Pope says “read my punctuation”
September 16, 2006
Punctuation has apparently found itself in the middle of a clash of religions, even of civilizations. A piece in the Telegraph by Melanie McDonagh observes that “It wasn’t so much that the (Pope’s) remarks got lost in translation from the German – it was the quotation marks”, the implication being that people didn’t notice them. In this case I don’t think you can blame the punctuation. Most of the Muslim reaction I read recognized that the Pope was quoting. What they objected to was that he chose to quote the now infamous words at all and, to compound things, didn’t express any disapproval of them (though even if he had I imagine they would have been almost as annoyed). It would have been easy for the Pope, brainy chap that he is, to follow the quotation with a remark like ‘but we all know that’s a loads of old cobblers’ or the equivalent in mediaeval Latin. So why didn’t he? To answer that you have to wade through large chunks of the Pope’s Byzantine speech.It isn’t, as Ms McDonagh also suggests, that the Pope’s remarks were taken out of context. The problem is, I think, when you take them in context they don’t sound much better.
As far as I understand it the speech was not centrally about Islam but faith and reason. The Pope’s argument was that belief in God is entirely consistent with human reason and the Greek spirit of philosophical inquiry. Plato would have been a Roman Catholic. He concludes by saying “It is to this great logos, to this breadth of reason, that we invite our partners in the dialogue of cultures.”
So why the quotation? As the Pope said, it was merely a starting point. His point was that the instructions in the Qur’an concerning holy war were regarded by the 14th century Emperor as attempting to justify violent religious conversion. Not to act in accordance with reason is contrary to God’s nature. Violence is failing to act with reason. Therefore violent conversion is incompatible with the nature of God. The Pope then quotes another source to the effect that “For the emperor, as a Byzantine shaped by Greek philosophy, this statement is self-evident. But for Muslim teaching, God is absolutely transcendent. His will is not bound up with any of our categories, even that of rationality.” In other words, for the Muslim irrationality and, by implication, violence are not incompatible with the nature of God. Again a quote but again, no disagreement expressed. The remaining three quarters of the address are devoted to exploring in greater depth the Greek concept of reasonableness and the Catholic faith.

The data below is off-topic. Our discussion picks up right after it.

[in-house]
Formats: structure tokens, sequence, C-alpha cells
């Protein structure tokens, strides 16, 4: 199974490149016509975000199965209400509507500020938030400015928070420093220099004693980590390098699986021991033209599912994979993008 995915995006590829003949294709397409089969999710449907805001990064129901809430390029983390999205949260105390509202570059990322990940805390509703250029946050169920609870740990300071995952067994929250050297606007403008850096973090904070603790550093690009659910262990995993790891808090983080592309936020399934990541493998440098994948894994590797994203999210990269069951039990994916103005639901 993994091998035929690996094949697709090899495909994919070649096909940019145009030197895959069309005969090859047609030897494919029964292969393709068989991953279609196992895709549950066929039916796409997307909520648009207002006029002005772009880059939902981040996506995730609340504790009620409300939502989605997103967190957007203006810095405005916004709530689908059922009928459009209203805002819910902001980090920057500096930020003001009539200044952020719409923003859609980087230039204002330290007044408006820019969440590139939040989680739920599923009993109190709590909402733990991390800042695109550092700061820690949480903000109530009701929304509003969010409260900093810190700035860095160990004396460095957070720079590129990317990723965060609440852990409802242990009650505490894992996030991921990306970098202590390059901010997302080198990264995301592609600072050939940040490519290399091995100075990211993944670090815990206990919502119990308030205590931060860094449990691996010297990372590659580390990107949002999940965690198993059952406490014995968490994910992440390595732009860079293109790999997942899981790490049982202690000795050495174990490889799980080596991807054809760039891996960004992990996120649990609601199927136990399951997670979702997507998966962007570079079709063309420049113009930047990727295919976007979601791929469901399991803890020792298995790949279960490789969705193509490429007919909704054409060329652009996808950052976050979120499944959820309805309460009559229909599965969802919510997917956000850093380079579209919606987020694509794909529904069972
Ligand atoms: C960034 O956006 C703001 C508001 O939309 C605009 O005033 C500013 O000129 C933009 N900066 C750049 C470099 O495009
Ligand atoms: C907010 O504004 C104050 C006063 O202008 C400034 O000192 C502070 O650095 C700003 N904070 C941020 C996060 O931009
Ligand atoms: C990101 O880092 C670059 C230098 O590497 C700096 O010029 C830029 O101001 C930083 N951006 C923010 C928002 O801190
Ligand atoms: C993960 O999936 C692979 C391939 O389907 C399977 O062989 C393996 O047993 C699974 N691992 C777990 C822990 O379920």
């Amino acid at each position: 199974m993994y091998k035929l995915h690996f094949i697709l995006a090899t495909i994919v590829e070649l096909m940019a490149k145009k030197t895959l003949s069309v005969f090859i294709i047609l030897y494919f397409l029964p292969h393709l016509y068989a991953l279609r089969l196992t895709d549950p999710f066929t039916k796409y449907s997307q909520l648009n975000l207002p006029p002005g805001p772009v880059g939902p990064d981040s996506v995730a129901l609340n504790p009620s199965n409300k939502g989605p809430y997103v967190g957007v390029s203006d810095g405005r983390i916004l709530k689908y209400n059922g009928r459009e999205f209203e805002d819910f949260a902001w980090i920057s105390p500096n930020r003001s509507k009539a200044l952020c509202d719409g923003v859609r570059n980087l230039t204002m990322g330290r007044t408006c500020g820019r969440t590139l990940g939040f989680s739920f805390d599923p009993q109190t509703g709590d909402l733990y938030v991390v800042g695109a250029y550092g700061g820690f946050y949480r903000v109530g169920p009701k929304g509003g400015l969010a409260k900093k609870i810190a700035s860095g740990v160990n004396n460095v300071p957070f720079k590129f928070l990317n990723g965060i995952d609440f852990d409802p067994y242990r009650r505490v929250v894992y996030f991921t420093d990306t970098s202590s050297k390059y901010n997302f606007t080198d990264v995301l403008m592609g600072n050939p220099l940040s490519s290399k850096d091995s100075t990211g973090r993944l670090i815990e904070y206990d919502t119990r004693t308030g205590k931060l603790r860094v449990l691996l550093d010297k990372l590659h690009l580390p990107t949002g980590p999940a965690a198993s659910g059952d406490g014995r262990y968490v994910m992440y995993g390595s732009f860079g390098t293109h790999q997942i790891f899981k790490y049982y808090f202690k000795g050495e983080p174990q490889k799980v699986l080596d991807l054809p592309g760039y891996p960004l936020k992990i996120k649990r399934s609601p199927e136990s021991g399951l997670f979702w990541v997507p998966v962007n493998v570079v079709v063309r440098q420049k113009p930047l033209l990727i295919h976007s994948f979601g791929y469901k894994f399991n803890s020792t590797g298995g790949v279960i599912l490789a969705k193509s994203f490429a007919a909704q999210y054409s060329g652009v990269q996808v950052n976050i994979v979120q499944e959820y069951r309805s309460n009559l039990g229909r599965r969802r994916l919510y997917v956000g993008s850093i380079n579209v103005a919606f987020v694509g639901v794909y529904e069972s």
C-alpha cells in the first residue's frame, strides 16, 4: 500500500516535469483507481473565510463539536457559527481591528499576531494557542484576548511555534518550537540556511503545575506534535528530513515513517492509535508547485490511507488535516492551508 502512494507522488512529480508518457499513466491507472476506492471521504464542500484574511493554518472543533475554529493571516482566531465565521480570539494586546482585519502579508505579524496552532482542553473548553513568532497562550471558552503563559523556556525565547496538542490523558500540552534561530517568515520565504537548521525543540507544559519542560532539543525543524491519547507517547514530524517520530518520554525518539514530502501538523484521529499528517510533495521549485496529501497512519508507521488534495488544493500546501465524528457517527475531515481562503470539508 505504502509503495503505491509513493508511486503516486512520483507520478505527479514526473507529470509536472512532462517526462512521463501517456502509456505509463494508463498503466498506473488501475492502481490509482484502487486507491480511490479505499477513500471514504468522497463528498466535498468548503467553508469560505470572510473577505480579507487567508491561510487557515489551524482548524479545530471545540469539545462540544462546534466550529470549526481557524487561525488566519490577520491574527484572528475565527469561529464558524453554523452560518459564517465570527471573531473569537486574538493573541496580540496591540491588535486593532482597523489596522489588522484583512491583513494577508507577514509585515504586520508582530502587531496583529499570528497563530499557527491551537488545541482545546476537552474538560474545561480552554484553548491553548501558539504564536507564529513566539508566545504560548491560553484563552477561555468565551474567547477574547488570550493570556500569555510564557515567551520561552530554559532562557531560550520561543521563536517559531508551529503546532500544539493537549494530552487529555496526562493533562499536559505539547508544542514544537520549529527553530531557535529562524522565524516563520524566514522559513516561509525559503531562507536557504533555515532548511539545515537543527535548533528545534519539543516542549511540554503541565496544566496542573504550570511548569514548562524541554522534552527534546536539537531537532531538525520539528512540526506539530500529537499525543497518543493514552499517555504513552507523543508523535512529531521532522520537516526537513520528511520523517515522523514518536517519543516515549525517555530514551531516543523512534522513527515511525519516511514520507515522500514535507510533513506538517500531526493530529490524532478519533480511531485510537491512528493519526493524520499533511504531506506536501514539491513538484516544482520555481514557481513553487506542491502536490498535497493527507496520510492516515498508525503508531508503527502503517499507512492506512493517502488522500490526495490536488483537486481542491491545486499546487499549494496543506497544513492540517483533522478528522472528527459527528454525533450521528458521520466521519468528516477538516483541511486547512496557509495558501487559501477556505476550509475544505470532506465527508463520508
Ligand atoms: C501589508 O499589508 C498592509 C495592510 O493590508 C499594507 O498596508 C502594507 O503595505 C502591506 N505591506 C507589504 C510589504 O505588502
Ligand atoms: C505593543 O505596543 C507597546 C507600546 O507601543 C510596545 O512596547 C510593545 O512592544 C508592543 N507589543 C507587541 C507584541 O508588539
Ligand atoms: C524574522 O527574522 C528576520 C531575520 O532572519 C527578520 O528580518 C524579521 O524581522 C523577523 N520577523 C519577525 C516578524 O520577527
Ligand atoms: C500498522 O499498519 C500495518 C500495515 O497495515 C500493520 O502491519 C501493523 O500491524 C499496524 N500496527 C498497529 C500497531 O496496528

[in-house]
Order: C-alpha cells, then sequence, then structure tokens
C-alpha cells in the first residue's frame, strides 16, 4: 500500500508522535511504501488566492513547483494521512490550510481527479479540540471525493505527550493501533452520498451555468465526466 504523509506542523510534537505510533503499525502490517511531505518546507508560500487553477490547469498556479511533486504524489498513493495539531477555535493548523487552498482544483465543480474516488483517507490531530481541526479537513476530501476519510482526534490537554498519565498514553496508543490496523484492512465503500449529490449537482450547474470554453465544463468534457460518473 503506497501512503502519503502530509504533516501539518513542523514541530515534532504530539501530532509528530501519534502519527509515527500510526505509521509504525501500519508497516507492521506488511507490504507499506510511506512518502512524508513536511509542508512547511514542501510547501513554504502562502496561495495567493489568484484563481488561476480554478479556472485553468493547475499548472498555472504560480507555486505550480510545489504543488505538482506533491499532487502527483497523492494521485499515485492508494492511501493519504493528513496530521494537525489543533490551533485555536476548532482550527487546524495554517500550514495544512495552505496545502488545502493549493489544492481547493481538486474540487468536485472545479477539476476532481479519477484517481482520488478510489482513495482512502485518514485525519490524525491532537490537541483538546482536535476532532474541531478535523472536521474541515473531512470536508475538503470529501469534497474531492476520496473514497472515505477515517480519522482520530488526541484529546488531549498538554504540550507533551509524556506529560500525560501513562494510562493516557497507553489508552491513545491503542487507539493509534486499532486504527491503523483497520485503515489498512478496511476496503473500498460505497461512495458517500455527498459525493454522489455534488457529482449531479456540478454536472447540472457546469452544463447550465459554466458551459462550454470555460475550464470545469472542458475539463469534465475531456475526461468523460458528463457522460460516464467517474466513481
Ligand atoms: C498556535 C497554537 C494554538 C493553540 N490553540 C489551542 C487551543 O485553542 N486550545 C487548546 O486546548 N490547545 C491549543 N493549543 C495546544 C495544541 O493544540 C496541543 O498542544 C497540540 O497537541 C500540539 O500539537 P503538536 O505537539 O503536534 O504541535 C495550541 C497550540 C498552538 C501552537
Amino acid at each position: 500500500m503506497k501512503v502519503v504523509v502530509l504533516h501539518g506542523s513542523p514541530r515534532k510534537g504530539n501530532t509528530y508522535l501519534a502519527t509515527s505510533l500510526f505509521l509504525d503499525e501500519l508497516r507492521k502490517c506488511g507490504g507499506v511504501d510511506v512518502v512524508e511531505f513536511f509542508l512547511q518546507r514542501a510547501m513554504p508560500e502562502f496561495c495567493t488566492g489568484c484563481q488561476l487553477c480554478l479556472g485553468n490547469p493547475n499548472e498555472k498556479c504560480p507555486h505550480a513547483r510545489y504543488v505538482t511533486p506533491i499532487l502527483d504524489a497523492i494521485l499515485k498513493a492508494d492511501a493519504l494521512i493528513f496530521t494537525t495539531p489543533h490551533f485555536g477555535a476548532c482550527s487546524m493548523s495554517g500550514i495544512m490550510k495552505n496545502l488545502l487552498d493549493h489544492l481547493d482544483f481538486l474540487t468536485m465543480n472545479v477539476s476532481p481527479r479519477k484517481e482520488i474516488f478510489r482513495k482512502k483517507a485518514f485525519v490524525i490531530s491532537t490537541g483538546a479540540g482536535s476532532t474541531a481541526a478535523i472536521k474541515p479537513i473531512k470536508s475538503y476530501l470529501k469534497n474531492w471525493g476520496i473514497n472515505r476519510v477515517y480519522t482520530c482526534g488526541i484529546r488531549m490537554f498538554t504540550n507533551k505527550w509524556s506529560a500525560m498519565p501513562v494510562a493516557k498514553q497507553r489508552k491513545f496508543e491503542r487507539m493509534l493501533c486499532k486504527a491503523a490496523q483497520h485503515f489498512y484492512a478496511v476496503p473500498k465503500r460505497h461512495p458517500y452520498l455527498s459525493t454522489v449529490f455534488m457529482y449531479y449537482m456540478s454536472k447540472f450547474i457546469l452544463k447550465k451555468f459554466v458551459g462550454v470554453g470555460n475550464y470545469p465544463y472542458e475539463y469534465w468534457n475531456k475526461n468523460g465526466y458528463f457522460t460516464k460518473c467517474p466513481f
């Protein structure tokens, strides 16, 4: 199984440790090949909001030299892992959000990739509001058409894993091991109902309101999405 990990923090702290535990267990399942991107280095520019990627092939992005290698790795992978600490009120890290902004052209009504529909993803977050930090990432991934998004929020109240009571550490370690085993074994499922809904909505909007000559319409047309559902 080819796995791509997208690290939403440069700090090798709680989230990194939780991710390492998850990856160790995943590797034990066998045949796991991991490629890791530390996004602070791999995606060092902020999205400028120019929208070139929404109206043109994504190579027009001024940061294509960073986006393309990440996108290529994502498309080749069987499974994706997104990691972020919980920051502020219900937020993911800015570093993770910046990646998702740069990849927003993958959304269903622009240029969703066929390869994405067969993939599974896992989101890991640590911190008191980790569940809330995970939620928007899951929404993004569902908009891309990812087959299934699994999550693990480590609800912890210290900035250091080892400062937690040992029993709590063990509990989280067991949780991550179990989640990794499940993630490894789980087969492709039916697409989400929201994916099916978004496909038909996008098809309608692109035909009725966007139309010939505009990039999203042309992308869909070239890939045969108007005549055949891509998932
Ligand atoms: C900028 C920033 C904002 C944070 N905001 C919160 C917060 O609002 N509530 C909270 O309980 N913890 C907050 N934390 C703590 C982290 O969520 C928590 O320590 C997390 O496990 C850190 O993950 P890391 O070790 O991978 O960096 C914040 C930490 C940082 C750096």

Ms McDonagh concludes “It looks, from this miserable episode, as if you can only have a conversation that deals – however remotely – with Islam on Muslim terms. Not much of a dialogue, then.” I’m not sure that’s entirely fair. If you are inviting someone to have a reasonable dialogue, is it wise to start off by saying ‘According to some very wise people, you’re a violent, unreasonable lot.’? It looks to me as if a dialogue on the Pope’s terms might be a little one-sided, too. I wonder how he would react to the suggestion that Christianity itself has a long history of coercing people to follow the faith. And that rational Christianity owes quite a lot to the influence of Muslim thinkers such as Averroes and Avicenna. Rather than appearing to identify the Muslim religion with unreason and violence, I would have thought it more effective to remind Muslims of the words in the Koran and elsewhere which are reasonable and non-violent. I’m naive enough to think that all religions have words of non-violence in them. That wouldn’t have stopped a lot of unreasonable Muslims jumping up and down but I can’t imagine the Pope wanted to invite them to a cup of tea and a reasonable dialogue. The problem is not the inverted commas but the inverted reasons.